The package also contains a special "targeted" raise for 1 July 2000, which would range from 0.1% to 5.5% depending upon rank and time in service. The extra dollars are intended to reshape the military pay table to better award performance-driven promotions.
The final piece of the package is a White House commitment to support annual military and federal civilian pay raises that keep pace with private sector wage growth. That would include a 4.4% increase for all servicemen and women in January 2000, and yearly raises after that of 3.9% through 2005.
On paper, the total cost of the package would be $30 billion over the six-- year defense plan (2000-2005), including roughly $9 billion the administration didn't plan to spend on personnel until the Joint Chiefs said last September that readiness and morale were beginning to fray.
The three-part package, said Chairman of the Joint Chiefs of Staff General Henry Shelton, "will send a strong signal to our troops. It will tell them we have heard their concerns about retirement, about pay, about the pace of operations and we are taking decisive action . . . because they deserve no less."
Defense Secretary William Cohen declined to discuss how the initiatives would be funded until the budget officially is unveiled in late January. Other sources did provide details, however, and they show the extent to which military leaders wrestled with accountants to deliver a viable pay package and still stay below White House budget ceilings.
Improving Redux so that a 20-year retiree gets 50%—rather than 40%—of average basic pay over the member's highest three earning years would restore half of the benefit value lost when Congress moved to Redux for new entrants on I August 1986. The Redux generation, when retired, still would see their annual cost-of-living adjustments capped 1% below inflation while older retirees continue to receive full cost-of-living adjustments. But the inflation-minus-one cap would be eased slightly under the administration's proposal to lessen the impact of the cap during years when inflation is low.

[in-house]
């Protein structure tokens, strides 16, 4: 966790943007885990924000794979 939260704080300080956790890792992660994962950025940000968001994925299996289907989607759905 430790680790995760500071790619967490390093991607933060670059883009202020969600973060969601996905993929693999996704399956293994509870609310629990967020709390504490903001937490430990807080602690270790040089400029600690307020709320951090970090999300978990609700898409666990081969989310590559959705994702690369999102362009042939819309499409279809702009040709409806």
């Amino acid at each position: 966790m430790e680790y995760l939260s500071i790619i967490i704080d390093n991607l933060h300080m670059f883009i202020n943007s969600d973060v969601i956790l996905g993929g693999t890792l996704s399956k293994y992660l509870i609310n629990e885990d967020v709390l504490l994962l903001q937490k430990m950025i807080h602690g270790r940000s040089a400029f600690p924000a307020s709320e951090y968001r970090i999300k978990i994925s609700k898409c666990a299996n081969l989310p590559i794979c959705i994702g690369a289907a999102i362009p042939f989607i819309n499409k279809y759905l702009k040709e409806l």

The cost of the Redux changes over six years would be $4.4 billion. But the administration plans to defer the budgetary impact until I October 2005, the effective date of change, and years after Clinton has left office. This would create a new unfunded liability for the Treasury Department of $7.5 billion, by one estimate. But the Treasury Department, not the Defense Department, would pick up most of the tab.
Some officials argue this plan violates a 1984 law that directs the Defense Department to set aside in each budget year enough money to pay future benefits earned that year by the current force. Defense Department lawyers, however, have found a way to "finesse" the law, one source said, and key members of Congress were said to be ready to agree to that.
Defense officials also struggled with the cost of providing both an across-- the-board 4.4% raise in January 2000, as promised by Clinton, and a targeted raise to reshape the pay table. In the end, they elected to delay the targeted raise six months, to July 2000, in order to save $400 million.
The special raise still will cost an extra $4.5 billion over the six-year budget plan and almost a million members would benefit immediately from the mid-year hike. Mid-grade officers, O-4s and O-5s with roughly 6 to 14 of years service, would see the bigger raises of 3.5% to 5.5%. The smallest mid-year raise—0.1 %—would go to 30,000 E-5s with 14 years of service, reflecting their slow pace of advancement. A quarter of the force would get no mid-year raise.
Facing lingering questions about a 13.5% pay gap, Pentagon leaders tried to spin gold from the string of annual pay raises now penciled into future defense budgets. Cohen called the 4.4% raise in 2000 and the subsequent 3.9% yearly raises though 2005 the largest increase in basic pay "in nearly a generation."
In fact, those 3.9% figures merely project what's needed to match private sector wage growth in a booming economy. If private wage growth dips, Cohen conceded, so will those pay raises.
The Joint Chiefs won concessions on Redux but lost their fight inside the administration for a large catch-up raise. So the package going to Congress appears a little light. Key questions now are whether Congress will approve it and whether it is enough to sustain a quality force.